Question: EdgeR: glmLRT(), Multifactorial designs and correction for multiple testing
0
4.8 years ago by
Ekarl250
Sweden
Ekarl250 wrote:

My experimental design consists of four groups and two experimental factors (+/+, +/-, -/+ and -/-). In addition, each group has four biological replicates (the first biological replicate of each group was taken at the same time, the second replicates at another and so on) and a clear batch effect between replicates.

My design matrix looks like this:

design <- model.matrix(~batch+factor.1+factor.2)

             (Intercept) batch2 batch3 batch4 factor.1 factor.2
+/+.1           1      0      0      0               0      0
-/+.1           1      0      0      0               1      0
+/-.1           1      0      0      0               0      1
-/-.1           1      0      0      0               1      1
+/+.2           1      1      0      0               0      0
-/+.2           1      1      0      0               1      0
+/-.2           1      1      0      0               0      1
...
...
attr(,"assign")
[1] 0 1 1 1 2 3
attr(,"contrasts")
attr(,"contrasts")$batch [1] "contr.treatment" attr(,"contrasts")$factor.1
[1] "contr.treatment"

attr(,"contrasts")\$factor.2
[1] "contr.treatment"


The factor.1 column represents presence/absence of factor 1 and factor.2 column represents presence/absence of factor 2.

So far, I have performed statistical significance testing between presence/absence of factor 1 and presence/absence of factor 2 in isolation:

lrt.factor1 <- glmLRT(fit, coef=5)
lrt.factor2 <- glmLRT(fit, coef=6)


However, this seems to mean that I am only correcting for x number of statistical significance tests (where x is the number of genes that survive filtering) in each test, but in total I am actually doing 2x tests spread over two separate applications of the glmLRT() function.

Is this really appropriate? It looks like the correction for multiple testing is artificially weak by this approach (since obviously the first glmLRT() doesn't "know" that I am running a second one after) and would thus produce more false positives / not be able to control FDR at the alleged level.

Is it more correct to do all the tests at once and correct for 2x number of tests instead?

lrt <- glmLRT(fit, coef=5:6)

Does the above command test to see if there are genes that are differentially expressed in any of the factor 1 (+/-) or factor 2 (+/-) comparisons and correct for 2x tests?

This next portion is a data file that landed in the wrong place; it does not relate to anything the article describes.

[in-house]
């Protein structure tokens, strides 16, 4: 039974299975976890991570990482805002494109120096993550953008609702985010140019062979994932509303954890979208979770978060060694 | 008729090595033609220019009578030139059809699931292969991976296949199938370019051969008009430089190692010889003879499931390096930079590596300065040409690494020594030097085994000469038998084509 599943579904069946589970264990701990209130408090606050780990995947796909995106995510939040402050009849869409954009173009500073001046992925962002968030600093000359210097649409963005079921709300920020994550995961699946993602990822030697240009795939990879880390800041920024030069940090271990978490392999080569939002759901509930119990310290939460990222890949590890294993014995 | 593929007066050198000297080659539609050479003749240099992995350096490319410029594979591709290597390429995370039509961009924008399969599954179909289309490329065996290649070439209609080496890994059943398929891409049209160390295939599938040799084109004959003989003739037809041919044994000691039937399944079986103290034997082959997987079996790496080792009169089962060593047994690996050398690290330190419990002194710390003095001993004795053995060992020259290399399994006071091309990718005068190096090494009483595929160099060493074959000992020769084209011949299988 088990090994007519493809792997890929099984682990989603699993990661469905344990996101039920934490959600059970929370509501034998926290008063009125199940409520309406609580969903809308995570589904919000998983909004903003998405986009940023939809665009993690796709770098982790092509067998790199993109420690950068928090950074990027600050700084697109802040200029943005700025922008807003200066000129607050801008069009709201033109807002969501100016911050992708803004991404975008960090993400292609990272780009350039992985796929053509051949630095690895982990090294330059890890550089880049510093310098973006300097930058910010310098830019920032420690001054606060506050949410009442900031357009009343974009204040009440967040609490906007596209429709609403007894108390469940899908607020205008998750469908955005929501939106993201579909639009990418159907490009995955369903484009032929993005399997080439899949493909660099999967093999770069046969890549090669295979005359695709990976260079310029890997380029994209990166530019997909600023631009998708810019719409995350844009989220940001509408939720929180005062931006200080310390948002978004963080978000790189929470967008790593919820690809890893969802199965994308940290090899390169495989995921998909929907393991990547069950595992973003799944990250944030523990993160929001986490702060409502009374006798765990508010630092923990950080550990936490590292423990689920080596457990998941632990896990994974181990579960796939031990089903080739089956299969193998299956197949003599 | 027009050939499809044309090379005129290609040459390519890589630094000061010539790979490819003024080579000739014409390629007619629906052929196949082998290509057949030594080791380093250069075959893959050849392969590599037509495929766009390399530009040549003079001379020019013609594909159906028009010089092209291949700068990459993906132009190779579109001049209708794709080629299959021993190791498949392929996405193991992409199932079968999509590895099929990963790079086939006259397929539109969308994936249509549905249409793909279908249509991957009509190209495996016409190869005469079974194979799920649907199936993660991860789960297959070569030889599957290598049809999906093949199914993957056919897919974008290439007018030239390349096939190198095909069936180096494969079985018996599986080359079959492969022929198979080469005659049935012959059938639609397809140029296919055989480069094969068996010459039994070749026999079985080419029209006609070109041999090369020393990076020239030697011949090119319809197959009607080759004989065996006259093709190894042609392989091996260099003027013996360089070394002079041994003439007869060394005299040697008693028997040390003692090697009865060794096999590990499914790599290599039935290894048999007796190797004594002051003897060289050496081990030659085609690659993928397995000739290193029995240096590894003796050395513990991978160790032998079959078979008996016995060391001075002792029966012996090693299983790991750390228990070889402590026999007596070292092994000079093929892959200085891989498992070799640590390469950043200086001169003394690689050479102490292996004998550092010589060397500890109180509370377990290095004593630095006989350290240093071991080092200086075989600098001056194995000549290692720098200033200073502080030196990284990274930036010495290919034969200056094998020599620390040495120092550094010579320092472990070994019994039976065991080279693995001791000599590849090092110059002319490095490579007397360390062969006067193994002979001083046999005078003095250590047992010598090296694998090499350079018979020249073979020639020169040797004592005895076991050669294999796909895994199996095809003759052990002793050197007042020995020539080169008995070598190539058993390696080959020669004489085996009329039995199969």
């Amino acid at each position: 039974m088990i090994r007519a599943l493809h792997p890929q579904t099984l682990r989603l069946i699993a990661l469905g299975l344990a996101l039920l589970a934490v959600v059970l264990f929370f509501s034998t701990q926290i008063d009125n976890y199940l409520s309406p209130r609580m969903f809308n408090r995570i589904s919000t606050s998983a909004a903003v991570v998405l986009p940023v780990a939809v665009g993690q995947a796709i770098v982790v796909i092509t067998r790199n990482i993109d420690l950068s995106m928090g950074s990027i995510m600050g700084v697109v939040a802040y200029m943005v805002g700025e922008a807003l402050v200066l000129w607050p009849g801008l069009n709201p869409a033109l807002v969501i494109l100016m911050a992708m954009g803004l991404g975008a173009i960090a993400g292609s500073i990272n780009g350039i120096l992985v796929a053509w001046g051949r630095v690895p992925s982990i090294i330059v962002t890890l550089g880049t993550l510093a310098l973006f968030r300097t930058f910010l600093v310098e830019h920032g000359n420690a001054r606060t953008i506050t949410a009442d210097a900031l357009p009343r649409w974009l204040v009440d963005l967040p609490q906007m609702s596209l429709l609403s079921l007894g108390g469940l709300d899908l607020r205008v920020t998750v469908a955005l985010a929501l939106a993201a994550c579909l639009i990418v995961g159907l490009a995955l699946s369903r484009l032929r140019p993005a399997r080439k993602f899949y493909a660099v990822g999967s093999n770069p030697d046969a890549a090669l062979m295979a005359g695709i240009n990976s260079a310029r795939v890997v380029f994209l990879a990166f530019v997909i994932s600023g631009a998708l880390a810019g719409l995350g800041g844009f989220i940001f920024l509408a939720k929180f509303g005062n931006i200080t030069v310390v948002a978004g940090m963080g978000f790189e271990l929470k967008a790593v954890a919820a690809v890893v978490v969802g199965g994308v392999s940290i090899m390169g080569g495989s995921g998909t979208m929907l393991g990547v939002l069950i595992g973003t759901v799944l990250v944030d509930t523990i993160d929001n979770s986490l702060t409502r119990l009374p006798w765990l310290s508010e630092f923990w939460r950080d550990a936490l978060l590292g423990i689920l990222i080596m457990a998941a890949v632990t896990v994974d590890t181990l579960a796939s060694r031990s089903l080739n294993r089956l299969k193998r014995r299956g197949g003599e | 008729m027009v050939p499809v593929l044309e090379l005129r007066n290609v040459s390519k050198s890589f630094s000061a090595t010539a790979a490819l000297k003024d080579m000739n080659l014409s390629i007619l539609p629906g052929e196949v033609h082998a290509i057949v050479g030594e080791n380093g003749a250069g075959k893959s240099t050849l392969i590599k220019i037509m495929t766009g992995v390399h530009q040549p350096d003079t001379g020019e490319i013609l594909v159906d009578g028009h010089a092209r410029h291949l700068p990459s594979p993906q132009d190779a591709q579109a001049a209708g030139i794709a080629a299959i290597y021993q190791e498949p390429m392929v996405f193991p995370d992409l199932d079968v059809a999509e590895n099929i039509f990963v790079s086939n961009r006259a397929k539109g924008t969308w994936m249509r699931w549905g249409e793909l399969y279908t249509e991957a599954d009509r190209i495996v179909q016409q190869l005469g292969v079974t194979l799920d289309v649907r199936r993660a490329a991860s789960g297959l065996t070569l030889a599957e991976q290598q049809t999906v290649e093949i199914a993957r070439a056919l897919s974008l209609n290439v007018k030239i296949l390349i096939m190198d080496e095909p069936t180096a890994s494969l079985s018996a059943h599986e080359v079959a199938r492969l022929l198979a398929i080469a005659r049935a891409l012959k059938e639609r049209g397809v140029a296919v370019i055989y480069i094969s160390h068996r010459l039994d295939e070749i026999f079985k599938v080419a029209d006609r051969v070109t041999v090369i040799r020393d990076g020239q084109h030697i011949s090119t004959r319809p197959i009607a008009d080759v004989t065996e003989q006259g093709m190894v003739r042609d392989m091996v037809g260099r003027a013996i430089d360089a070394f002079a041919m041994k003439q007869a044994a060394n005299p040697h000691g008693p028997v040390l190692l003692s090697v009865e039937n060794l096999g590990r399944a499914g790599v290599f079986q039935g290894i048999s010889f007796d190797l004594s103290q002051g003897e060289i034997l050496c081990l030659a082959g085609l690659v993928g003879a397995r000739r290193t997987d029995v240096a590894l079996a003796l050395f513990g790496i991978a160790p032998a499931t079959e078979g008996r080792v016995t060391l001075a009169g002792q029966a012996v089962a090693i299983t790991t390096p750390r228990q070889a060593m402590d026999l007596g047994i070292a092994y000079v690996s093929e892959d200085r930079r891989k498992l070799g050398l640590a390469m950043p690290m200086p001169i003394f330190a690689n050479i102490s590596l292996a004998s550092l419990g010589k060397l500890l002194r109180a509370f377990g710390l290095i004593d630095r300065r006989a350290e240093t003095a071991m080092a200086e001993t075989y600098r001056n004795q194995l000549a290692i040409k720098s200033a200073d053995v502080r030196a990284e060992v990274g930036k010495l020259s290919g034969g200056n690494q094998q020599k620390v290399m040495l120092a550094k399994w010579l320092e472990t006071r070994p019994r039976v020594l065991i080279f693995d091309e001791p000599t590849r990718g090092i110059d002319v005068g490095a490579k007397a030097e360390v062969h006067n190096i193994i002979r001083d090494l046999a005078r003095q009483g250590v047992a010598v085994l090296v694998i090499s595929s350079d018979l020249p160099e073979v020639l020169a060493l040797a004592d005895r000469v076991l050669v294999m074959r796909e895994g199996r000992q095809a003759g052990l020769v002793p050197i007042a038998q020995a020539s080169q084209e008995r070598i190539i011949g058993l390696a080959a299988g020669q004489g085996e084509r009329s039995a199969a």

I have looked in the edgeR user manual and this kind of logic seems to be applied in the Arabidopsis case study when testing for differential expression between any of the batches (b1 vs b2, b2 vs. b3, b1 vs. b3) to see if there is a batch effect and then they use glmLRT(fit, coef=2:3), but I have only worked with R for a couple of weeks so a bit plagued by self-doubt...

modified 4.8 years ago by Aaron Lun25k • written 4.8 years ago by Ekarl250
Answer: EdgeR: glmLRT(), Multifactorial designs and correction for multiple testing
3
4.8 years ago by
Aaron Lun25k
Cambridge, United Kingdom
Aaron Lun25k wrote:

Firstly, the Benjamini-Hochberg correction is applied in topTags, not glmLRT. Secondly, the FDR should be controlled under the nominal threshold in each DE list, when you run topTags on each object returned by glmLRT. There's no loss of control here, no matter how many DE lists you have. For example, if I get 100 DE genes for coef=5 and 500 DE genes for coef=6 at a FDR of 5% in each list, I'd expect no more than 5 + 25 = 30 false positives out of a total of 600 discoveries (any common genes between the two lists are considered as distinct discoveries). This gives an overall FDR of 5%, so no liberalness is observed.

Now, your coef=5:6 approach addresses a different question. You are correct in saying that it looks for genes that change between any of the experimental factors. However, this is done with a single test for each gene. Thus, the number of tests is still equal to the number of genes. Which approach you should use depends on what question you're trying to answer. If you want to find DE genes that change between states for factor 1, then it makes sense to set coef=5 (and similarly, coef=6 for factor 2). If you want to find genes that change between states for any factor, then your coef=5:6 approach is better.